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how to run multiple Vims from Finder

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  • Evgenii Rudnyi
    Hi, When I am working with several files, I prefer to run several Vim applications instead of working with Vim s windows. When I start Vim from the command
    Message 1 of 4 , May 14, 2003
      Hi,

      When I am working with several files, I prefer to run several Vim
      applications instead of working with Vim's windows.

      When I start Vim from the command like, I have it. Each Vim runs as a
      separate process and I have what I would like to have.

      How to reach the same behavior from Finder? Well, as far as I
      understand, this is more an Apple-related question, but it may be
      someone on this list already solved it.

      Best wishes,

      Evgenii Rudnyi
      --
      Institut fuer Mikrosystemtechnik IMTEK
      Mikrosystemsimulation
      Universitaet Freiburg
      Georges-Koehler-Allee, Geb. 103
      D-79110 Freiburg
      Germany
      Tel. (+49 761) 203 7383
      Fax (+49 761) 203 7382
      http://www.imtek.de/simulation/
    • Gregory Seidman
      On Wed, May 14, 2003 at 01:10:29PM +0200, Evgenii Rudnyi wrote: } When I am working with several files, I prefer to run several Vim } applications instead of
      Message 2 of 4 , May 14, 2003
        On Wed, May 14, 2003 at 01:10:29PM +0200, Evgenii Rudnyi wrote:
        } When I am working with several files, I prefer to run several Vim
        } applications instead of working with Vim's windows.
        }
        } When I start Vim from the command like, I have it. Each Vim runs as a
        } separate process and I have what I would like to have.
        }
        } How to reach the same behavior from Finder? Well, as far as I
        } understand, this is more an Apple-related question, but it may be
        } someone on this list already solved it.

        The simplest and easiest way is to create a shell script with the .sh
        extension that calls vim as you would on the commandline. Make sure it is
        executable, and you should be able to double-click it.

        } Best wishes,
        } Evgenii Rudnyi
        --Greg
      • Evgenii Rudnyi
        Thank you for replies. However, I was not clear enough in my original message. ... is ... This works. Well, by default the extension should be .command. In
        Message 3 of 4 , May 18, 2003
          Thank you for replies. However, I was not clear enough in my original
          message.

          >The simplest and easiest way is to create a shell script with the .sh
          >extension that calls vim as you would on the commandline. Make sure it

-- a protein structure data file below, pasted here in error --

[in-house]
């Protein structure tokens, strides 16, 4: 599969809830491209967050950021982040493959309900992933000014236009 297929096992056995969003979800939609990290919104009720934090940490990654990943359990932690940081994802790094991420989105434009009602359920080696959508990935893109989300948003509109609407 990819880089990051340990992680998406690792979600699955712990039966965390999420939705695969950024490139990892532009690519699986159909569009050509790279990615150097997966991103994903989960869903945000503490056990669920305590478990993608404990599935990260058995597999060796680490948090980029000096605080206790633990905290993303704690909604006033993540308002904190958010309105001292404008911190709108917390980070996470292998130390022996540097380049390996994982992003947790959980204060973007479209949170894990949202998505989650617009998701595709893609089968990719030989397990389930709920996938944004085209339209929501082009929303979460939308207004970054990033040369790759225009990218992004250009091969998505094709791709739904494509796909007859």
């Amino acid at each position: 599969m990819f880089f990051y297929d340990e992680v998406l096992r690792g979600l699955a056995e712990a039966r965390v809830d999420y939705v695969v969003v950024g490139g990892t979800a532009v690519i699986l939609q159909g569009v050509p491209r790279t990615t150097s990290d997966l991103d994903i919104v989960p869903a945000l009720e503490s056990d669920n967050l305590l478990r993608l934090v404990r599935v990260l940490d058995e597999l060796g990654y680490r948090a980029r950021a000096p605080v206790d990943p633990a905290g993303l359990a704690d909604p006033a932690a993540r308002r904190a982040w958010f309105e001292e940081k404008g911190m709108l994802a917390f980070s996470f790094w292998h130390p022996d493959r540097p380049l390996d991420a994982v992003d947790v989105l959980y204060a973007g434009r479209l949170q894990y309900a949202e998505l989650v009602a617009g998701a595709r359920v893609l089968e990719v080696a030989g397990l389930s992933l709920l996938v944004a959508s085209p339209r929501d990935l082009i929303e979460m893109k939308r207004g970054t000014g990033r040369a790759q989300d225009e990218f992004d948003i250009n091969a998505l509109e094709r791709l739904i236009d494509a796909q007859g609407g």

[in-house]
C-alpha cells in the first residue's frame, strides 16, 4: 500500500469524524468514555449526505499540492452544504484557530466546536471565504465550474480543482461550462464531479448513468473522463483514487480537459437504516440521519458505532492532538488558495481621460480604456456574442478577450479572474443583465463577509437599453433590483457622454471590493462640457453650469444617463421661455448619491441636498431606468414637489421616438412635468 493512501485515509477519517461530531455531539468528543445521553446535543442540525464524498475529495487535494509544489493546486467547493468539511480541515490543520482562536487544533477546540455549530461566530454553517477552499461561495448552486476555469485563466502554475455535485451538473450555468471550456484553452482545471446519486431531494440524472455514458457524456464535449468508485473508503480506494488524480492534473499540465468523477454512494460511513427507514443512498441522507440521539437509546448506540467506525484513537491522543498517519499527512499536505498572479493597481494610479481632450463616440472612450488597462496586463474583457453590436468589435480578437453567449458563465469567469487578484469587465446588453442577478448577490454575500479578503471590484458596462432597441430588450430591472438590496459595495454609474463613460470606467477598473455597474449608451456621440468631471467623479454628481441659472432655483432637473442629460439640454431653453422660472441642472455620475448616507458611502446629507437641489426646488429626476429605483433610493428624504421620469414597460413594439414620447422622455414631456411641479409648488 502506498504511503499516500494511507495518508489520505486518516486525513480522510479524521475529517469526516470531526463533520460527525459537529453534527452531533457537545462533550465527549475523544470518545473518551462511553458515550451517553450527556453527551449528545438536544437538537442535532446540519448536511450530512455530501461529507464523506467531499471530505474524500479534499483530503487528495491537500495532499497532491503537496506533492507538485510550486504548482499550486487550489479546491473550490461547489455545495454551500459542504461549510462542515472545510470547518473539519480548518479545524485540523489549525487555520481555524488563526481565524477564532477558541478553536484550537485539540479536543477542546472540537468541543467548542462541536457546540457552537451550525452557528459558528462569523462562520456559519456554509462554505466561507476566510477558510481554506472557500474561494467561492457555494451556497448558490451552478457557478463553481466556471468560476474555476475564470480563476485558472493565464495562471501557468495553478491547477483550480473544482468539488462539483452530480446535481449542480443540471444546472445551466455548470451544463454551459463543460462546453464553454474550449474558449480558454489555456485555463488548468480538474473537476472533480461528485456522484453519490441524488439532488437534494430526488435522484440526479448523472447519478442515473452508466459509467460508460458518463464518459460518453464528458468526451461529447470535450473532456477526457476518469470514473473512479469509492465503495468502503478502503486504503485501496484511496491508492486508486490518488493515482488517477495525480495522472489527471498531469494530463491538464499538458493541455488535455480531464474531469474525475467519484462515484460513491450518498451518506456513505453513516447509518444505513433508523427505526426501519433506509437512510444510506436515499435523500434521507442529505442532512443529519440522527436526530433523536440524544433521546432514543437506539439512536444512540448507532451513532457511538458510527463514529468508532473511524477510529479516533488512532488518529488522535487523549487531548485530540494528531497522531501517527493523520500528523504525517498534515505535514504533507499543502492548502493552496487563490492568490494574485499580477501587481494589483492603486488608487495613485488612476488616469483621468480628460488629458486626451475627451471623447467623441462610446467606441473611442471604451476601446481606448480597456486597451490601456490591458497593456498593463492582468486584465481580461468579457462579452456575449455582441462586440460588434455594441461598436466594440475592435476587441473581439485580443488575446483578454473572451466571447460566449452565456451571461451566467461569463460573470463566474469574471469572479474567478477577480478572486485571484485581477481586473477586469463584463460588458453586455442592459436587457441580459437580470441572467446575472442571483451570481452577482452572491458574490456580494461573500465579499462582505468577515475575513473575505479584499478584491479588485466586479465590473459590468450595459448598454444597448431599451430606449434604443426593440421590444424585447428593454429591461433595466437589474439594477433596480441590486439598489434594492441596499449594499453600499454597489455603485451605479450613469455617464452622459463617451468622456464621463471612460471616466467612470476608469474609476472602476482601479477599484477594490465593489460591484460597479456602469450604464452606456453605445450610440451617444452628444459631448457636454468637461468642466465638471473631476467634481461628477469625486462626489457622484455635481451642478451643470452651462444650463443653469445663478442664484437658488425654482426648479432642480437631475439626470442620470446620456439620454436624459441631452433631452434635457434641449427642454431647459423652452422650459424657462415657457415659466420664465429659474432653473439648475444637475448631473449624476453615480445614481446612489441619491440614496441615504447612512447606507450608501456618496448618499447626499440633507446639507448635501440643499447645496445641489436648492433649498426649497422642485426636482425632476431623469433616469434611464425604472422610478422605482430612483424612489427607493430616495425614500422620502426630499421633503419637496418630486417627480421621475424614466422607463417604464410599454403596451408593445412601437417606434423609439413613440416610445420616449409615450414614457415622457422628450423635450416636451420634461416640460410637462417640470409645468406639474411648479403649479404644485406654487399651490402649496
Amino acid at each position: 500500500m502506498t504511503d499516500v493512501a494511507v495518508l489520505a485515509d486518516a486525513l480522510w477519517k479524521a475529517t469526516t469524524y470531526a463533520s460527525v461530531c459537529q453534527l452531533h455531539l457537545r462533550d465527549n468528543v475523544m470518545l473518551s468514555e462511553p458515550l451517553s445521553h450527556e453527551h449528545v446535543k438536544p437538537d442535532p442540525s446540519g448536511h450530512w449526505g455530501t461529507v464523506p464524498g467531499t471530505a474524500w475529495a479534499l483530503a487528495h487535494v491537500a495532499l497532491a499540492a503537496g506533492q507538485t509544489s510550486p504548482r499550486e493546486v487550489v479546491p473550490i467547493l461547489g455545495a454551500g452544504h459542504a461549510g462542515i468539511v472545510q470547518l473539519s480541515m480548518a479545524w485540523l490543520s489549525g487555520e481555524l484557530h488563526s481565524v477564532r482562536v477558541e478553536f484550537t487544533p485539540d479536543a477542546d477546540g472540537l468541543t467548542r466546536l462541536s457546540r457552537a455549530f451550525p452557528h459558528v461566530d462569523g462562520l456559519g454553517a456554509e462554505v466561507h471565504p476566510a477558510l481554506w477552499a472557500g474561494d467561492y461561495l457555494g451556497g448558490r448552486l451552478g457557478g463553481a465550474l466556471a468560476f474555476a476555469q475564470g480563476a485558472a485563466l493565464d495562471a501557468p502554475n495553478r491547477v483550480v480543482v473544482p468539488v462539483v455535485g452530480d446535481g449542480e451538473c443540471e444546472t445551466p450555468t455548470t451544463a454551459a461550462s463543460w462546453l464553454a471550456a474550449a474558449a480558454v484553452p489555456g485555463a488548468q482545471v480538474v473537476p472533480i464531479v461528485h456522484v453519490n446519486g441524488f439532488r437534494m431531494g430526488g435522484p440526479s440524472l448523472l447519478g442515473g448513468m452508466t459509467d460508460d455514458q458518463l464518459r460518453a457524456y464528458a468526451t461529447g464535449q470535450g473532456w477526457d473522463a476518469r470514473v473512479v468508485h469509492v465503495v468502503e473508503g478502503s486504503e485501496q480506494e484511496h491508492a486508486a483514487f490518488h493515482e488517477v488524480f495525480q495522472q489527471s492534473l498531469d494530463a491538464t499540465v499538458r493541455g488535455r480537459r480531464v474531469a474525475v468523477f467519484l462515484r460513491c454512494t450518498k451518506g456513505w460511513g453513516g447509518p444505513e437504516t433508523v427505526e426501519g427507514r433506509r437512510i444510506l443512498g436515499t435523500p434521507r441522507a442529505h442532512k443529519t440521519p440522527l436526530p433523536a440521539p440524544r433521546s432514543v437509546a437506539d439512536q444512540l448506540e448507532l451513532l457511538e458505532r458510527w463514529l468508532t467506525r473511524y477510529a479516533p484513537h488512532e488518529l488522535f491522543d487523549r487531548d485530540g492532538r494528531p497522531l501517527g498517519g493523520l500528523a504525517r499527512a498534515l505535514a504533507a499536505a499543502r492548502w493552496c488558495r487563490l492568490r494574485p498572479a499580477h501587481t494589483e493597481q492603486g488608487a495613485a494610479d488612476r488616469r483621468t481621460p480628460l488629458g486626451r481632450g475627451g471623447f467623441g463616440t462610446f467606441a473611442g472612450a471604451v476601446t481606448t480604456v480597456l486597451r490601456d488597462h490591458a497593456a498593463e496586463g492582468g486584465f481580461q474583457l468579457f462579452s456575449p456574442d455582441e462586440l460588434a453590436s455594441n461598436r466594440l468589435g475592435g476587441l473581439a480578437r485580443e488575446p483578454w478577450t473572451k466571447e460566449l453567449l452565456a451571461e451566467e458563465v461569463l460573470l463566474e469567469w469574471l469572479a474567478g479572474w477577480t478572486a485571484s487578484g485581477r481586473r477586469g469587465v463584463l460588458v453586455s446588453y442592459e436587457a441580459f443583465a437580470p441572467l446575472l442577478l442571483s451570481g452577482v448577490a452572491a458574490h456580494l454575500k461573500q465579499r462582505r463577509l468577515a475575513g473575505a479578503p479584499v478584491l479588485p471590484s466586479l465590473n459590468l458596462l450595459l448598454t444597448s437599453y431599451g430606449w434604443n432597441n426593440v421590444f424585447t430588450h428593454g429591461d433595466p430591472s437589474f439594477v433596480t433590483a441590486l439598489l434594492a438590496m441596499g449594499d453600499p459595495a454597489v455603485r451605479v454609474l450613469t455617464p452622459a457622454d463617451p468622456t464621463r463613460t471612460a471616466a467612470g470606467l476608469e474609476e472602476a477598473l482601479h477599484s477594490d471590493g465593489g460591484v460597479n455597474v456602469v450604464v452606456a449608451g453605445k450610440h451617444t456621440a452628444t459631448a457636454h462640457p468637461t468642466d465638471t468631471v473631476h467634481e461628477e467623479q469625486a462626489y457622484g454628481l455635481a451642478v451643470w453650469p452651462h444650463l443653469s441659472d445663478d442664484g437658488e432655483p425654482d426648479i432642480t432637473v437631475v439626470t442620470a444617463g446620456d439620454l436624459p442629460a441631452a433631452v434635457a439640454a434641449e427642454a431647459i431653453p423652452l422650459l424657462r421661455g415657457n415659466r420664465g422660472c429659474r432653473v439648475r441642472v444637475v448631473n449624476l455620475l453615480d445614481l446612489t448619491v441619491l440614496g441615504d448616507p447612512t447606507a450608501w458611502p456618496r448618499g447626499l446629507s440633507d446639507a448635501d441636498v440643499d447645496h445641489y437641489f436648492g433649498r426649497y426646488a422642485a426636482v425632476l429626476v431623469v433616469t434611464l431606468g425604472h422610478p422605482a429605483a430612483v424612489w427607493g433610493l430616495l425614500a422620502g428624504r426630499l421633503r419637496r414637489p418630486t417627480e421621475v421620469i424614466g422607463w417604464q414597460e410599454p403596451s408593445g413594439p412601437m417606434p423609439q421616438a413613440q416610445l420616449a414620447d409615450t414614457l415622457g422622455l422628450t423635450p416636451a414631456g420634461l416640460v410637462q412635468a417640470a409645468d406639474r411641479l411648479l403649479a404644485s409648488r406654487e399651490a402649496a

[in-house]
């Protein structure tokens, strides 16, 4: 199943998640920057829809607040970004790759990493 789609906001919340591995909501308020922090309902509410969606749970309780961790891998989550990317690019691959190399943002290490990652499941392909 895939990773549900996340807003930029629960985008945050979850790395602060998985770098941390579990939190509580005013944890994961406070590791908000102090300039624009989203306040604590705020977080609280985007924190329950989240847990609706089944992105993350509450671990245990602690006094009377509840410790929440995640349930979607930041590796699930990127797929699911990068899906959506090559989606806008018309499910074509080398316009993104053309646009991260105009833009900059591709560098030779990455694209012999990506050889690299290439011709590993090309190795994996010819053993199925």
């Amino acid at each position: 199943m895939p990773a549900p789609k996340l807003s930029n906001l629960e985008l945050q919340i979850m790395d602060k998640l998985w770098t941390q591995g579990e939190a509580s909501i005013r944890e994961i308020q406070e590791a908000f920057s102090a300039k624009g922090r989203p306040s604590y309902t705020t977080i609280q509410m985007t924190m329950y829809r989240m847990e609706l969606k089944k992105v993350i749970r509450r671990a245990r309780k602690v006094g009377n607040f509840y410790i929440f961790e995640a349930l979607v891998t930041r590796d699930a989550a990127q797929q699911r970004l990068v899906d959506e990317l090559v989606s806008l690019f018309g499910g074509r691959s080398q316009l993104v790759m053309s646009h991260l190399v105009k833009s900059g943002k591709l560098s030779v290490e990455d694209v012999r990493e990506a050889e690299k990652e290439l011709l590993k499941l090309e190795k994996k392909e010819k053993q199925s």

is
          >executable, and you should be able to double-click it.

          This works. Well, by default the extension should be .command. In order
          to make .sh working, one has to configure Finder in Open With.

          The question is how to open Vim as a separate process by
          double-clicking a document in Finder? You cannot place file.command to
          the program part of the Dock. Finder considers it as a document for
          Terminal and not as a program.

          I was able to achieve it in Midnight Commander by configuring EDITOR
          variable, but in addition it would be good to have it also in Finder.
          Apple's Terminal does not support mouse. One can run Midnight Commander
          in xterm but this is already too messy.

          Best wishes,

          Evgenii Rudnyi
          --
          Institut fuer Mikrosystemtechnik IMTEK
          Mikrosystemsimulation
          Universitaet Freiburg
          Georges-Koehler-Allee, Geb. 103
          D-79110 Freiburg
          Germany
          Tel. (+49 761) 203 7383
          Fax (+49 761) 203 7382
          http://www.imtek.de/simulation/
        • Rain Dog
          ... This can be done with DropScript and the aforementioned shell script, though it would be nicer, of course, if
          Message 4 of 4 , May 18, 2003
            On Sunday, May 18, 2003, Evgenii Rudnyi wrote:

            >> The simplest and easiest way is to create a shell script with the .sh
            >> extension that calls vim as you would on the commandline. Make sure
            >> it is executable, and you should be able to double-click it.
            >
            > The question is how to open Vim as a separate process by
            > double-clicking
            > a document in Finder?

            This can be done with DropScript
            <http://www.advogato.org/proj/DropScript/>
            and the aforementioned shell script, though it would be nicer, of
            course,
            if similar functionality could be incorporated into Vim.app itself.

            I can post or email a DropGVim.app (~25K) if you'd rather not tackle
            this yourself.

            Peter
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